Ryan Griffis on Mon, 22 Dec 2008 16:47:16 +0100 (CET)

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<nettime> Fwd: Statement on the uprising in Greece

Begin forwarded message:

> What We See, What We Hope:
> Declaration of Solidarity with the Uprising in Greece
> We want first of all to say a collective yes! to the uprising in  
> Greece.  We are artists, writers and teachers who are connected in  
> this moment by common friends and commitments.  We are globally  
> dispersed and are mostly watching, and hoping, from afar.  But some  
> of us are also there, in Athens, and have been on the streets, have  
> felt the rage and the tear gas, and have glimpsed the dancing  
> specter of the other world that is possible.  We claim no special  
> right to speak or be heard.  Still, we have a few things to say.   
> For this is also a global moment for speaking and sharing, for  
> hoping and thinking together...
> No one can doubt that the protest and occupation movement that has  
> spread across Greece since the police murder of Alexis  
> Grigoropoulos in Athens on 6 December is a social uprising whose  
> causes reach far deeper than the obscene event that triggered it.   
> The rage is real, and it is justified.  The filled streets, strikes  
> and walk-outs, and occupied schools, universities, union halls and  
> television stations have refuted early official attempts to dismiss  
> the social explosion as the work of a small number of ?young  
> people? in Exarchia, Athens or elsewhere in Greece.
> What remains to be seen is whether the movement now emerging will  
> become an effective political force ? and, if it does, whether it  
> will be contained within a liberal-reformist horizon or will aim at  
> a more radical social and political transformation.  If the  
> movement takes the liberal-reformist path, then the most to be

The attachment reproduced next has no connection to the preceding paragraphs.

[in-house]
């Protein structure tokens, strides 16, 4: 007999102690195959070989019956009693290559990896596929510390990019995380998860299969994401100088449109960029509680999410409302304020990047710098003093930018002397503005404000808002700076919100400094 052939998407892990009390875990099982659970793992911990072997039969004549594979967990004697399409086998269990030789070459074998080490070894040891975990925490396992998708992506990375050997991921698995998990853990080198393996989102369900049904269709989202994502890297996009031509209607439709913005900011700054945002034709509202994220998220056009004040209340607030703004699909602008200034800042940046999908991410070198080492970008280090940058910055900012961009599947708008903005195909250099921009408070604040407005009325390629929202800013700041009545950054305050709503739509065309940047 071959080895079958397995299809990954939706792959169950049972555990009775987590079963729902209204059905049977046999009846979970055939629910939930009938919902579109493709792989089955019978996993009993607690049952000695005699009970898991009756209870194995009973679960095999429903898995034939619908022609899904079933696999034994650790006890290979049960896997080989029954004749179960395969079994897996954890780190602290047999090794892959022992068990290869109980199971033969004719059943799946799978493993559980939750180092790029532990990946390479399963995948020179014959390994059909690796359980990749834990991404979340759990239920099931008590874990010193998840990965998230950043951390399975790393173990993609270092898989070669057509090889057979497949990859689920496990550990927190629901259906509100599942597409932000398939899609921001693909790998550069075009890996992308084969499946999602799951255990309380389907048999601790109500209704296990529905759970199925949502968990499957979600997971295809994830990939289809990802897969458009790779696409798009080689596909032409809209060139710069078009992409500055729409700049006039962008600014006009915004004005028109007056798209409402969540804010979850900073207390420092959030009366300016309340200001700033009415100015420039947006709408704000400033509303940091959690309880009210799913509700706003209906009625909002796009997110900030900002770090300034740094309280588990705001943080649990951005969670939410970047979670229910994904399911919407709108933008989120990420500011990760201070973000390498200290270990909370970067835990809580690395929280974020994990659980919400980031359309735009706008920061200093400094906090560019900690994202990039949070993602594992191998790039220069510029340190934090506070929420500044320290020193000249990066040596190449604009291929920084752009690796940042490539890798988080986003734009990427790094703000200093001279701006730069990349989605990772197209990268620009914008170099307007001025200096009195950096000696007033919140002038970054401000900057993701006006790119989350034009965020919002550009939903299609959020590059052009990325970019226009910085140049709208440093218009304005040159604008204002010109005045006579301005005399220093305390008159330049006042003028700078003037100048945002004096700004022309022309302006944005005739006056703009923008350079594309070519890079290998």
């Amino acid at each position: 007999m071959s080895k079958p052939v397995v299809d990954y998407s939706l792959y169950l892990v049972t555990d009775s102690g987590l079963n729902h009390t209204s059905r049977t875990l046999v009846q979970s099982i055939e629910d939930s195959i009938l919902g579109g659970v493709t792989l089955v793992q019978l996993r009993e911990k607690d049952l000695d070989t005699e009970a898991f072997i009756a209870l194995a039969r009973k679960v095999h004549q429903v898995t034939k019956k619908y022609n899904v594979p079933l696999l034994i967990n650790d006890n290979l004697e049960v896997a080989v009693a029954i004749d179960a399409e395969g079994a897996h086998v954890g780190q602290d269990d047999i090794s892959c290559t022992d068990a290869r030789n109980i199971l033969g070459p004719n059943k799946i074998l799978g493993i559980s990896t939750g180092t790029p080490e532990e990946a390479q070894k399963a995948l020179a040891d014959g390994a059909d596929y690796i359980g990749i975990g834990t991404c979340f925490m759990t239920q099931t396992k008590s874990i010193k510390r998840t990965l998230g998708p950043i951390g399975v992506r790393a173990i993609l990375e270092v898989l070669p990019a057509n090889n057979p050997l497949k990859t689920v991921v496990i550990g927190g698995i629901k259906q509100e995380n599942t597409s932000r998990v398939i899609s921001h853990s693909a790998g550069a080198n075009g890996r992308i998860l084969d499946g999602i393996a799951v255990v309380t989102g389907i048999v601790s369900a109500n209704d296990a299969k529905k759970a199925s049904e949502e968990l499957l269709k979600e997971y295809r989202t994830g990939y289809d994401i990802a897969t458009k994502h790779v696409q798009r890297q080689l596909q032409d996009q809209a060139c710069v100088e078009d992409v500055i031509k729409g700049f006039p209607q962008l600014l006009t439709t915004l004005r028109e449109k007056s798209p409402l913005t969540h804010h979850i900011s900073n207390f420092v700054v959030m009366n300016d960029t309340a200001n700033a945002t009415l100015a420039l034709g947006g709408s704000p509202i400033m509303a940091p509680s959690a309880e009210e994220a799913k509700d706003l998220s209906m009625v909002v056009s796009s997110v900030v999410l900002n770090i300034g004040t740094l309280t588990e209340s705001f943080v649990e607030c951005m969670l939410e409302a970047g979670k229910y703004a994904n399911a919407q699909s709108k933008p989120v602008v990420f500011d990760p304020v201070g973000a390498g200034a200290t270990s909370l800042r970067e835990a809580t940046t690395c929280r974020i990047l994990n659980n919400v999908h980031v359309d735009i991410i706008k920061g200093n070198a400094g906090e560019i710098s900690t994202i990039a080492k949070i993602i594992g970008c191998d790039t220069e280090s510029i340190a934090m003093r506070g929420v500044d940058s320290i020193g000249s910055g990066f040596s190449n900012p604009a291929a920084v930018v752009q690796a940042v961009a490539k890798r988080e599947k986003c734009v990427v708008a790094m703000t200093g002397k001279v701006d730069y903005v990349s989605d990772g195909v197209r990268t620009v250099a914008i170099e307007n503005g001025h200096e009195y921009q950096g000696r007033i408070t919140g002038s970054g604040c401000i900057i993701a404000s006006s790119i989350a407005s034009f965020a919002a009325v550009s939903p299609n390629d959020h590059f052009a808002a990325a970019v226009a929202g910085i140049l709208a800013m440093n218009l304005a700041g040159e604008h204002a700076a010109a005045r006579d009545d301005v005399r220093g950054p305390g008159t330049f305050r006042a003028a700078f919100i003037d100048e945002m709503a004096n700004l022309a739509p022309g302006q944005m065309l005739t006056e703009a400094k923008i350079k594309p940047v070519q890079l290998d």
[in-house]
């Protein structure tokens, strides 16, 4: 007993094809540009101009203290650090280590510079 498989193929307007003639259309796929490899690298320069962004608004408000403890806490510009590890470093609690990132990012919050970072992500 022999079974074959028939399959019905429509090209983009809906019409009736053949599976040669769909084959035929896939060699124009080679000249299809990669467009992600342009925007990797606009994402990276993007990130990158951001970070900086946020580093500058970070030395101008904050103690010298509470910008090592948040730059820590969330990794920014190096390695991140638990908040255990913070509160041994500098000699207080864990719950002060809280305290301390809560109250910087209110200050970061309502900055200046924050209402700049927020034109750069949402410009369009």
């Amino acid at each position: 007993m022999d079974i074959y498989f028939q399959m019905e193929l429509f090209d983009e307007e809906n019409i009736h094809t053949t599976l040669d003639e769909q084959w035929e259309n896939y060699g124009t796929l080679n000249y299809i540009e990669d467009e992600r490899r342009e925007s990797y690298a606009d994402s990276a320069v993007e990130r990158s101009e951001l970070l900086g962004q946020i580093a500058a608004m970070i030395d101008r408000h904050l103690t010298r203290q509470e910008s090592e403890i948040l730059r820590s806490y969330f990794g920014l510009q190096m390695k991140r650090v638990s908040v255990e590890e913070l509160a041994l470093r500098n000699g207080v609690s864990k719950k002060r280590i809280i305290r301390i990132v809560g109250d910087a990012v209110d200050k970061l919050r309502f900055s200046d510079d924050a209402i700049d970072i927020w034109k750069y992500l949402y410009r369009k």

> expected will be the replacement of one corrupt party in power by  
> its corrupt competitor, accompanied by a few token concessions  
> wrapped in the empty rhetoric of democracy.  These would almost  
> certainly be the smoke-screen for a reactionary wave of new  
> repressive powers masquerading as security measures.  Only  
> radically democratic and emancipatory demands, clearly articulated  
> and resolutely struggled for, could prevent this outcome and open  
> the space for a rupture in a destructive global system of  
> domination and exploitation.  As we count ourselves among those who  
> experience this system as the violent negation of human spirit and
>  potential, we could only welcome such a rupture as a reassertion  
> of humanity in the face of a repressive politics of fear.
> Observing events in Greece and the official and corporate media  
> discourse developing in response to them, we note the emergence of  
> what begins to looks like a new elite consensus.  The ?violent  
> unrest? in Greece, we are told with increasing frequency, is the  
> revolt of the ?700-Euro generation? ? that is, of overeducated  
> young people with too few prospects of a decent position and  
> income.  The solution, by this account, is to revitalize Greek  
> society through more structural adjustments to make the economy  
> more dynamic and efficient.  Once all people are convinced they  
> will be welcomed and integrated into consumer reality and rewarded  
> with purchasing power commensurate with their educational  
> investment, then the conditions of this ?revolt? will have been  
> eliminated.  In short: everything will be fine, and everyone happy,  
> once some adjustments have made capitalism in Greece less wasteful  
> of its human resources.
> We have seen this strategy before, in response to the uprisings in  
> the suburbs of Paris and around the CPE ?reforms? in France several